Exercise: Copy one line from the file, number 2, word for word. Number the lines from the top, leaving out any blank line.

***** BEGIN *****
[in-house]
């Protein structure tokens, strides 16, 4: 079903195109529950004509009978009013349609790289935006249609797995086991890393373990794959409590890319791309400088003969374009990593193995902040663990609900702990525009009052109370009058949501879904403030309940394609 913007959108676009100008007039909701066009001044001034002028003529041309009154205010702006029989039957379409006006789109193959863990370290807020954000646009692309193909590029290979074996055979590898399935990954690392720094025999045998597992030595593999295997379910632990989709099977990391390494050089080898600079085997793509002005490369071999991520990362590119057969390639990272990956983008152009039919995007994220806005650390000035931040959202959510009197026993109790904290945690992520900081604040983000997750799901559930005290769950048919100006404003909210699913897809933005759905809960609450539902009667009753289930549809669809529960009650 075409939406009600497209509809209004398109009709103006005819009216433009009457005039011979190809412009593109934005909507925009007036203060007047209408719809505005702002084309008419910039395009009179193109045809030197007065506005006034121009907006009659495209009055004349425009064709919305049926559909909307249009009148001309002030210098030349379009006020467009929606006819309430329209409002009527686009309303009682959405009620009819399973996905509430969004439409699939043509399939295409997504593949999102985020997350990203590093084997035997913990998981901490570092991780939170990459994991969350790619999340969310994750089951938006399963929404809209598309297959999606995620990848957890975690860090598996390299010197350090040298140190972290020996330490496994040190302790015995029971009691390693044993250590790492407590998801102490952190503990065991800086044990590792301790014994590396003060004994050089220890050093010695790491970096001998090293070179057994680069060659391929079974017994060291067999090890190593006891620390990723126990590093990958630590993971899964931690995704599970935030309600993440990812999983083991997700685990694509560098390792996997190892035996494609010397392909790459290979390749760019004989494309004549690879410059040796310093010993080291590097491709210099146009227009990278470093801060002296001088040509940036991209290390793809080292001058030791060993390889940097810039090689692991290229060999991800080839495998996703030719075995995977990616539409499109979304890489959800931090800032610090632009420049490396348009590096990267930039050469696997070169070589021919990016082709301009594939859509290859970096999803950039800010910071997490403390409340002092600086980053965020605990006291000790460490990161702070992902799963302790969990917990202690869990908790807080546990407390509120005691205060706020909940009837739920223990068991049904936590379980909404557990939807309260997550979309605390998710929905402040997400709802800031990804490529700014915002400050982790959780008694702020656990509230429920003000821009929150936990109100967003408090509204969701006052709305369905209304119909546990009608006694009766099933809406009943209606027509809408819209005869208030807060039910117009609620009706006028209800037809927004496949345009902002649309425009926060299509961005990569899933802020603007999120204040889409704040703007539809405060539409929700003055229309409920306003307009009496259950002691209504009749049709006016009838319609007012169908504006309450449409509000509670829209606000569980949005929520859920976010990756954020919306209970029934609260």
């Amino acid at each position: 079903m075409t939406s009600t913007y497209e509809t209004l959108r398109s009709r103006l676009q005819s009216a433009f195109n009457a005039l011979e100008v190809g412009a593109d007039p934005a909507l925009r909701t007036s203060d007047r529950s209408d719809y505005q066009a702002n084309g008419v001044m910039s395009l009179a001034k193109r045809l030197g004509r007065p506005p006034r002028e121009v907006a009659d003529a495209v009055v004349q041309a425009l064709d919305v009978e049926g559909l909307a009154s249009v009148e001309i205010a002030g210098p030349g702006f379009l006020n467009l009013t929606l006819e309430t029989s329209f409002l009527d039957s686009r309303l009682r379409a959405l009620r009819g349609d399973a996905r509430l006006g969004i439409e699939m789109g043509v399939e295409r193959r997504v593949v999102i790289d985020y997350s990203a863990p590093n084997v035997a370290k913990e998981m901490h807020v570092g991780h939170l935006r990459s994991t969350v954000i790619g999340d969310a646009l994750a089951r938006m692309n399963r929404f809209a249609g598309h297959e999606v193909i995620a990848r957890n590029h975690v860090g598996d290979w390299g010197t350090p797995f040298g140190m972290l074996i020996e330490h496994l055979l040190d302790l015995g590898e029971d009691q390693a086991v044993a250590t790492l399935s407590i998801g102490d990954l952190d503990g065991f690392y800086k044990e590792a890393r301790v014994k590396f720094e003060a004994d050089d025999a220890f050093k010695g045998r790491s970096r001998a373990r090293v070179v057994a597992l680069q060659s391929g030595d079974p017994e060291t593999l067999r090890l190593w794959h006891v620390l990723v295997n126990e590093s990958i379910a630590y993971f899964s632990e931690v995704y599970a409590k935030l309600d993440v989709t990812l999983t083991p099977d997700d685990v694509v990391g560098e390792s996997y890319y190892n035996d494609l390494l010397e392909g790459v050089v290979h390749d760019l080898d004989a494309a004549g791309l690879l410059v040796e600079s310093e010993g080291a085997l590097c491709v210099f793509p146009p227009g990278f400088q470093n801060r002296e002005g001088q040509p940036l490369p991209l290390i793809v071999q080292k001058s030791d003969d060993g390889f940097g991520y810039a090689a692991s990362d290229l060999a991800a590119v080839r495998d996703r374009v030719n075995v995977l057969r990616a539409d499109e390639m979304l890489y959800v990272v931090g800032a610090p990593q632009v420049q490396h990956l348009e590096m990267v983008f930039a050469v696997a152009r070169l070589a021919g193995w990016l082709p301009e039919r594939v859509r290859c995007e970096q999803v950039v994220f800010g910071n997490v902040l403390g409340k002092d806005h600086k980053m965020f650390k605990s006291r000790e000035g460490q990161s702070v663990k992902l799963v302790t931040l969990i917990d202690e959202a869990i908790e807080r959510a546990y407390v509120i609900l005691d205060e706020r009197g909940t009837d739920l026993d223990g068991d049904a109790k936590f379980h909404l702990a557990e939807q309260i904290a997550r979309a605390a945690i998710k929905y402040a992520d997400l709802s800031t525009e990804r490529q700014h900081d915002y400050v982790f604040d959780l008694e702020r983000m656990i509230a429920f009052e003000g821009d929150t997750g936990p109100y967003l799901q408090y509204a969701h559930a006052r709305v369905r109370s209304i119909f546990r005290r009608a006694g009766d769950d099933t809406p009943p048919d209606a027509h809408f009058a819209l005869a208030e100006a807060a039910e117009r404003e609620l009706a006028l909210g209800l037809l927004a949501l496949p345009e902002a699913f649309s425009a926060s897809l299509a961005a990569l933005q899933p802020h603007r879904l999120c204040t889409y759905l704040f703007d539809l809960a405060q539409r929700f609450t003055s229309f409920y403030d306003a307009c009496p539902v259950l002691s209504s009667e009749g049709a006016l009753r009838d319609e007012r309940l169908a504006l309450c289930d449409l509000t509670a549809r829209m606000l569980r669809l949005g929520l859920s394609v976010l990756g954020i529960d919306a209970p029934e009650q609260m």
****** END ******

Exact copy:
């Protein structure tokens, strides 16, 4: 079903195109529950004509009978009013349609790289935006249609797995086991890393373990794959409590890319791309400088003969374009990593193995902040663990609900702990525009009052109370009058949501879904403030309940394609 913007959108676009100008007039909701066009001044001034002028003529041309009154205010702006029989039957379409006006789109193959863990370290807020954000646009692309193909590029290979074996055979590898399935990954690392720094025999045998597992030595593999295997379910632990989709099977990391390494050089080898600079085997793509002005490369071999991520990362590119057969390639990272990956983008152009039919995007994220806005650390000035931040959202959510009197026993109790904290945690992520900081604040983000997750799901559930005290769950048919100006404003909210699913897809933005759905809960609450539902009667009753289930549809669809529960009650 075409939406009600497209509809209004398109009709103006005819009216433009009457005039011979190809412009593109934005909507925009007036203060007047209408719809505005702002084309008419910039395009009179193109045809030197007065506005006034121009907006009659495209009055004349425009064709919305049926559909909307249009009148001309002030210098030349379009006020467009929606006819309430329209409002009527686009309303009682959405009620009819399973996905509430969004439409699939043509399939295409997504593949999102985020997350990203590093084997035997913990998981901490570092991780939170990459994991969350790619999340969310994750089951938006399963929404809209598309297959999606995620990848957890975690860090598996390299010197350090040298140190972290020996330490496994040190302790015995029971009691390693044993250590790492407590998801102490952190503990065991800086044990590792301790014994590396003060004994050089220890050093010695790491970096001998090293070179057994680069060659391929079974017994060291067999090890190593006891620390990723126990590093990958630590993971899964931690995704599970935030309600993440990812999983083991997700685990694509560098390792996997190892035996494609010397392909790459290979390749760019004989494309004549690879410059040796310093010993080291590097491709210099146009227009990278470093801060002296001088040509940036991209290390793809080292001058030791060993390889940097810039090689692991290229060999991800080839495998996703030719075995995977990616539409499109979304890489959800931090800032610090632009420049490396348009590096990267930039050469696997070169070589021919990016082709301009594939859509290859970096999803950039800010910071997490403390409340002092600086980053965020605990006291000790460490990161702070992902799963302790969990917990202690869990908790807080546990407390509120005691205060706020909940009837739920223990068991049904936590379980909404557990939807309260997550979309605390998710929905402040997400709802800031990804490529700014915002400050982790959780008694702020656990509230429920003000821009929150936990109100967003408090509204969701006052709305369905209304119909546990009608006694009766099933809406009943209606027509809408819209005869208030807060039910117009609620009706006028209800037809927004496949345009902002649309425009926060299509961005990569899933802020603007999120204040889409704040703007539809405060539409929700003055229309409920306003307009009496259950002691209504009749049709006016009838319609007012169908504006309450449409509000509670829209606000569980949005929520859920976010990756954020919306209970029934609260």